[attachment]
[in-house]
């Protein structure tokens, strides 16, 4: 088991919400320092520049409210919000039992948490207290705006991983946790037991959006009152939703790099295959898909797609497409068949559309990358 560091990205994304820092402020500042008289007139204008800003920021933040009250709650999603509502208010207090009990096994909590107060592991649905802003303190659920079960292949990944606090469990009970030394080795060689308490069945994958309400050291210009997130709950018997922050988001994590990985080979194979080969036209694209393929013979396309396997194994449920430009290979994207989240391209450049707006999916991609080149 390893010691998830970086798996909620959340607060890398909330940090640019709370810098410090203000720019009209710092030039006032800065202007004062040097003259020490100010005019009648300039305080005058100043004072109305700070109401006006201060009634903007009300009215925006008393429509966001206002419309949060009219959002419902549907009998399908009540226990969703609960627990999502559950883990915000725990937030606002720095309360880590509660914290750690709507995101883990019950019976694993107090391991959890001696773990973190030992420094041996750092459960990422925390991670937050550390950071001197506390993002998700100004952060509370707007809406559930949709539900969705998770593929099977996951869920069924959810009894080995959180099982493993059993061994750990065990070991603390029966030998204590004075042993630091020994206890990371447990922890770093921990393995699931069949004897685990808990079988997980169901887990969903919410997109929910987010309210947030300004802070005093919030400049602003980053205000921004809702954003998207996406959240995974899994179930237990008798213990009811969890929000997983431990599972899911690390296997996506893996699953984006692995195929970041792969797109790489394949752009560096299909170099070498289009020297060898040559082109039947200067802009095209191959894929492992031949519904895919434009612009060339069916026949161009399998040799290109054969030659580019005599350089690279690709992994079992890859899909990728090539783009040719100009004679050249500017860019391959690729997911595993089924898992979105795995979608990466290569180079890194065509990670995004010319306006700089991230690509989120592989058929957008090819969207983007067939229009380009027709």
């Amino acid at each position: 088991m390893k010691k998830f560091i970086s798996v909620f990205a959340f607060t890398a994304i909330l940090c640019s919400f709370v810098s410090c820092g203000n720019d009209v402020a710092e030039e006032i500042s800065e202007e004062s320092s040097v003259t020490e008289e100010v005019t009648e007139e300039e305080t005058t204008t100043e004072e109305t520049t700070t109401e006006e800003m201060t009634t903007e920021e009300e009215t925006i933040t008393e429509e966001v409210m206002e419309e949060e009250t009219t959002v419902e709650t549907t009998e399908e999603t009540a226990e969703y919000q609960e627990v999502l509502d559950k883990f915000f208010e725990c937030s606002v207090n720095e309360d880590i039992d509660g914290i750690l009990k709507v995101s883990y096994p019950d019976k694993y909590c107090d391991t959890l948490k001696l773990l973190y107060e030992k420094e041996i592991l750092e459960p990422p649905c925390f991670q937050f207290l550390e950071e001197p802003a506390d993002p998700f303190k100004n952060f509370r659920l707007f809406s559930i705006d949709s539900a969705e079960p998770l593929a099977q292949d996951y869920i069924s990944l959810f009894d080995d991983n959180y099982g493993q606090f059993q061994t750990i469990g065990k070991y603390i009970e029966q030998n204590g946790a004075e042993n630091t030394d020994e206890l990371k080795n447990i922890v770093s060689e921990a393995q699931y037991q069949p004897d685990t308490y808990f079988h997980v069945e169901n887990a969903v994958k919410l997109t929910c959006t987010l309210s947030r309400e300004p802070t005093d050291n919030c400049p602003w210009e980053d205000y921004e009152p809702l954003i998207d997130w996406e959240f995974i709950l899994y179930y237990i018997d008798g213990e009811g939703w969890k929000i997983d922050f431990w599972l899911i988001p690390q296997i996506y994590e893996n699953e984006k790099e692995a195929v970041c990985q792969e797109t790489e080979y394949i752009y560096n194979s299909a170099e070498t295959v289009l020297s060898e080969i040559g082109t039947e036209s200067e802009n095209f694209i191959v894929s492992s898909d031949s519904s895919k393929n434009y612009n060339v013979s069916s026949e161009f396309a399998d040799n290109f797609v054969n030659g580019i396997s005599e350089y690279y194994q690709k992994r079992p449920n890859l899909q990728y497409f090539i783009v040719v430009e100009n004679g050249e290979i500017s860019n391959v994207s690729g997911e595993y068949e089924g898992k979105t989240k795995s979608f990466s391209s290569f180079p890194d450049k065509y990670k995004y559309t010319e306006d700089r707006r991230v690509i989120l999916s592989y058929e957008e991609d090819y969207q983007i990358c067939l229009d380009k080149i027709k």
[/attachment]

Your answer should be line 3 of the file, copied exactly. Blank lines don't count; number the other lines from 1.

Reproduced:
């Amino acid at each position: 088991m390893k010691k998830f560091i970086s798996v909620f990205a959340f607060t890398a994304i909330l940090c640019s919400f709370v810098s410090c820092g203000n720019d009209v402020a710092e030039e006032i500042s800065e202007e004062s320092s040097v003259t020490e008289e100010v005019t009648e007139e300039e305080t005058t204008t100043e004072e109305t520049t700070t109401e006006e800003m201060t009634t903007e920021e009300e009215t925006i933040t008393e429509e966001v409210m206002e419309e949060e009250t009219t959002v419902e709650t549907t009998e399908e999603t009540a226990e969703y919000q609960e627990v999502l509502d559950k883990f915000f208010e725990c937030s606002v207090n720095e309360d880590i039992d509660g914290i750690l009990k709507v995101s883990y096994p019950d019976k694993y909590c107090d391991t959890l948490k001696l773990l973190y107060e030992k420094e041996i592991l750092e459960p990422p649905c925390f991670q937050f207290l550390e950071e001197p802003a506390d993002p998700f303190k100004n952060f509370r659920l707007f809406s559930i705006d949709s539900a969705e079960p998770l593929a099977q292949d996951y869920i069924s990944l959810f009894d080995d991983n959180y099982g493993q606090f059993q061994t750990i469990g065990k070991y603390i009970e029966q030998n204590g946790a004075e042993n630091t030394d020994e206890l990371k080795n447990i922890v770093s060689e921990a393995q699931y037991q069949p004897d685990t308490y808990f079988h997980v069945e169901n887990a969903v994958k919410l997109t929910c959006t987010l309210s947030r309400e300004p802070t005093d050291n919030c400049p602003w210009e980053d205000y921004e009152p809702l954003i998207d997130w996406e959240f995974i709950l899994y179930y237990i018997d008798g213990e009811g939703w969890k929000i997983d922050f431990w599972l899911i988001p690390q296997i996506y994590e893996n699953e984006k790099e692995a195929v970041c990985q792969e797109t790489e080979y394949i752009y560096n194979s299909a170099e070498t295959v289009l020297s060898e080969i040559g082109t039947e036209s200067e802009n095209f694209i191959v894929s492992s898909d031949s519904s895919k393929n434009y612009n060339v013979s069916s026949e161009f396309a399998d040799n290109f797609v054969n030659g580019i396997s005599e350089y690279y194994q690709k992994r079992p449920n890859l899909q990728y497409f090539i783009v040719v430009e100009n004679g050249e290979i500017s860019n391959v994207s690729g997911e595993y068949e089924g898992k979105t989240k795995s979608f990466s391209s290569f180079p890194d450049k065509y990670k995004y559309t010319e306006d700089r707006r991230v690509i989120l999916s592989y058929e957008e991609d090819y969207q983007i990358c067939l229009d380009k080149i027709k």